Scientists at the University of Boston in the States have pioneered a way to make latex condoms self-lubricating which only become slippery on contact. This is down to a unique and long-lasting coating which has been developed by a research team supported by the Bill and Melinda Gates Foundation.
The idea behind the development is to make condoms more appealing to use and therefore increase the probability that they will be used. One of the criticisms of condoms is that they can make sex uncomfortable or even painful without sufficient lubrication. Lack of lube can also cause slippages and even splits or tears.
Many condoms come already lubed but this is often not enough to be comfortable for the user. The obvious question is, why not add some more? But this can be messy and interruptive of sex and there is also the risk that people could use the wrong lube. Oil-based lubricants and other products like Vaseline, body moisturisers or massage oils should not come into contact with latex condoms because they can start to dissolve the material. Only water-based lube should be used with latex condoms but many people don’t know this or in the heat of the moment, don’t care.
Tests have shown that the new self-lubricating condom can withstand up to 1,000 thrusts and still remain slippery. Average statistics dictate that this is a more than satisfactory strike rate for most people. The condom doesn’t release its power until it comes into contact with bodily fluids for all those of you who think it could be impossible to put on. Until the condom comes into contact with bodily fluids, it does feel a little slimy but then once it is up and running, it is very slick, users report. However, these tests have been largely laboratory-based and so it remains to be seen how this new condom performs in the field.
These type of coatings are not a new idea and are already in use in a medical context, specifically to coat urinary catheters to improve comfort. They are called, ‘hydrophilic coatings’. Researchers at the University of Wollongong in Australia have been working on a similar self-lubricating condom but made instead out of tough hydrogels instead of latex. This is designed to more closely mimic the feel of real skin. This project has also been supported by funding from the Bill and Melinda Gates Foundation.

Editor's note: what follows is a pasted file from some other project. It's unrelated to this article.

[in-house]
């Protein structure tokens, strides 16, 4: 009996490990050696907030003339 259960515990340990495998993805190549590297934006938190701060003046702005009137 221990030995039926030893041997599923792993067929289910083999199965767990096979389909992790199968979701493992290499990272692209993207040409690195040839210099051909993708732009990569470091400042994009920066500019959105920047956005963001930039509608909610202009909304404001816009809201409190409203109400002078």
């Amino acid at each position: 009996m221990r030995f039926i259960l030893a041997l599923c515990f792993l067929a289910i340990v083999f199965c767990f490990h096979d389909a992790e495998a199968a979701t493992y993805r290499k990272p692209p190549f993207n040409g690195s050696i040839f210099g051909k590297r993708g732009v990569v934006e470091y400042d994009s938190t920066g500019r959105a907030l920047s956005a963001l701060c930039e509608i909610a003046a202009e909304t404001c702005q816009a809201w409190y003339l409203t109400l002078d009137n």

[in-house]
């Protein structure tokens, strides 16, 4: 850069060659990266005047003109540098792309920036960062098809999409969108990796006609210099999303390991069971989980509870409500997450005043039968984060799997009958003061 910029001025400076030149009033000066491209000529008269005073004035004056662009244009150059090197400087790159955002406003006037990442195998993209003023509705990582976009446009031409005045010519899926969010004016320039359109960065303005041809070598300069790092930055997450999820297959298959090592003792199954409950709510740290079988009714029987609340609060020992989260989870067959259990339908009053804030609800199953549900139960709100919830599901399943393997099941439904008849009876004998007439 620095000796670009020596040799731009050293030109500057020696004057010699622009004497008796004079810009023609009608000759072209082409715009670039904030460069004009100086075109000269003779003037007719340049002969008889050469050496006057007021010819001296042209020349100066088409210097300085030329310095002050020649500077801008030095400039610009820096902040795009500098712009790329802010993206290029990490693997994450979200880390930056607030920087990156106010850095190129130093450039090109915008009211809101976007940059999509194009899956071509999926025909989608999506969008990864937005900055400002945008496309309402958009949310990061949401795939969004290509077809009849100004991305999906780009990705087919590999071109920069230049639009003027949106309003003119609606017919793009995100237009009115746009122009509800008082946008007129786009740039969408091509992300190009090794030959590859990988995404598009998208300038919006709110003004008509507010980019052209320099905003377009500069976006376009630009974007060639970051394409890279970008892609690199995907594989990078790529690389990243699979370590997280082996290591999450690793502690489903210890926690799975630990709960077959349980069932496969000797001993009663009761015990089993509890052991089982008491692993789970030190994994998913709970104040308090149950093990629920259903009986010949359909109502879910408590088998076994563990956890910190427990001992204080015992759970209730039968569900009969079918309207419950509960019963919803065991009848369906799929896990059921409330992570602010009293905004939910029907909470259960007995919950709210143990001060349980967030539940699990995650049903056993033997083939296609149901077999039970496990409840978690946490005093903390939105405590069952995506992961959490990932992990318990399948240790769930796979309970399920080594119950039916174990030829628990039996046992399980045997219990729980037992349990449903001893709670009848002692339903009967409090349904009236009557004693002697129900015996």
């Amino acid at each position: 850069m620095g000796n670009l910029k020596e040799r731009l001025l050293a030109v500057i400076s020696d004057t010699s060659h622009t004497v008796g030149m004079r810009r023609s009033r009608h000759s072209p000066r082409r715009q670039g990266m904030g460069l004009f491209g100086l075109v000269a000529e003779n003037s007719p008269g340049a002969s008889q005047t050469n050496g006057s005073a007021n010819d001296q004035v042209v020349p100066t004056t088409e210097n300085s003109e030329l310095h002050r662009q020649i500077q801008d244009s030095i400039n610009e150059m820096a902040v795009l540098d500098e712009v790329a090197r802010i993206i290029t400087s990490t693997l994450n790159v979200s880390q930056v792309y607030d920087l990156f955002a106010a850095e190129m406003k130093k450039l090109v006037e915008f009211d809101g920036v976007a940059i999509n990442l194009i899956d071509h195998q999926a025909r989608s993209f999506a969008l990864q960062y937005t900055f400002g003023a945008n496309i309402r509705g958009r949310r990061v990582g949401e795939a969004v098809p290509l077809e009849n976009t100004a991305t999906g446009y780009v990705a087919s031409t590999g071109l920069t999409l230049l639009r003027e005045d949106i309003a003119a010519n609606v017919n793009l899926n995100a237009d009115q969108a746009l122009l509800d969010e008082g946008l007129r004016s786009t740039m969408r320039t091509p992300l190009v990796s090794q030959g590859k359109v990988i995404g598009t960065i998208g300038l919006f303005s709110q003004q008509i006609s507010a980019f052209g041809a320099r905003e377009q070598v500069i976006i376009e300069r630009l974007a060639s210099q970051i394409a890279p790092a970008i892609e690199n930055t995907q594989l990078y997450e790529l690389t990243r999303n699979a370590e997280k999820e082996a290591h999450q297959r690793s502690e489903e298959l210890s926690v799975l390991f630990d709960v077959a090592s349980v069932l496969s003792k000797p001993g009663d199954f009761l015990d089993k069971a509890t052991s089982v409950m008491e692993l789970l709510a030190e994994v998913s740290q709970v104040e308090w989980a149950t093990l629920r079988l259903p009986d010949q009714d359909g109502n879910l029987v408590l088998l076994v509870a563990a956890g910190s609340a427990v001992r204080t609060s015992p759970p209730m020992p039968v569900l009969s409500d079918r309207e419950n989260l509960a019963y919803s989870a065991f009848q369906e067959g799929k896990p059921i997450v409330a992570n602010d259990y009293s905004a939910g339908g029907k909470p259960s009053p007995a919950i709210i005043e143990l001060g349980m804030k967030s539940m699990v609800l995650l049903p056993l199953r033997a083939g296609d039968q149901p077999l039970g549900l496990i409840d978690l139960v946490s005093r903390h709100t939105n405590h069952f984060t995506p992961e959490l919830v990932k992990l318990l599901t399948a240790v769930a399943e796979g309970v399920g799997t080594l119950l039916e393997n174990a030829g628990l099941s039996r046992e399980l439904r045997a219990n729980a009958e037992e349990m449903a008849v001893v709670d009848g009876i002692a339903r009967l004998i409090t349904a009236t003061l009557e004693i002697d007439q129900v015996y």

Much of the work done by the Bill and Melinda Gates Foundation is aimed at reducing the societal inequalities evident in this context by the rate of HIV AIDS in the developing world. However, anything that encourages people anywhere on the planet to use a condom has to be a good thing. The World Health Organisation (WHO) reported in 2015 that their tracking data have evaluated that condoms have actually prevented around 50 million HIV infections. The Bill and Melinda Gates Foundation has been behind a real high profile initiative to enhance and develop the humble condom.
There will always be an interest amongst scientists and commercial developers in a product which not only prevents pregnancy but also STDs including HIV Aids. The spur to continue to develop something that is ever better continues because there is so much at stake. And manufacturers are always seeking that elusive Holy Grail, a real condom that people might actually look forward to wearing.
Because condoms offer a dual purpose – they also protect against unwanted pregnancy – some other recent innovations in the contraceptive marketplace are rather more focused on that. Looking specifically at condoms, there is an increasing appetite for vegan condoms. There is a new brand called Einhorn made by Philip Siefer and Waldemar Zeiler: in English, the name ‘Einhorn’ means ‘Unicorn’. The company uses an environmentally friendly way to extract the milky sap from rubber trees and also, a natural plant-based lubricant. This is not a new concept but the development of veganism in the last five to ten years has provided sufficient commercial imperative for manufacturers.
Another innovation in the condom sector is ‘sticky condoms’ which, despite their rather misleading name, are condoms designed to protect the entire pubic area. Called ‘Wondaleaf’, they are named after the fig leaf that Adam and Eve wore in the Bible to hide their modesty. The condoms consist of an adhesive film barrier rather like a stick-on dressing to cover both the external and internal genitalia but are currently only approved for use in Malaysia.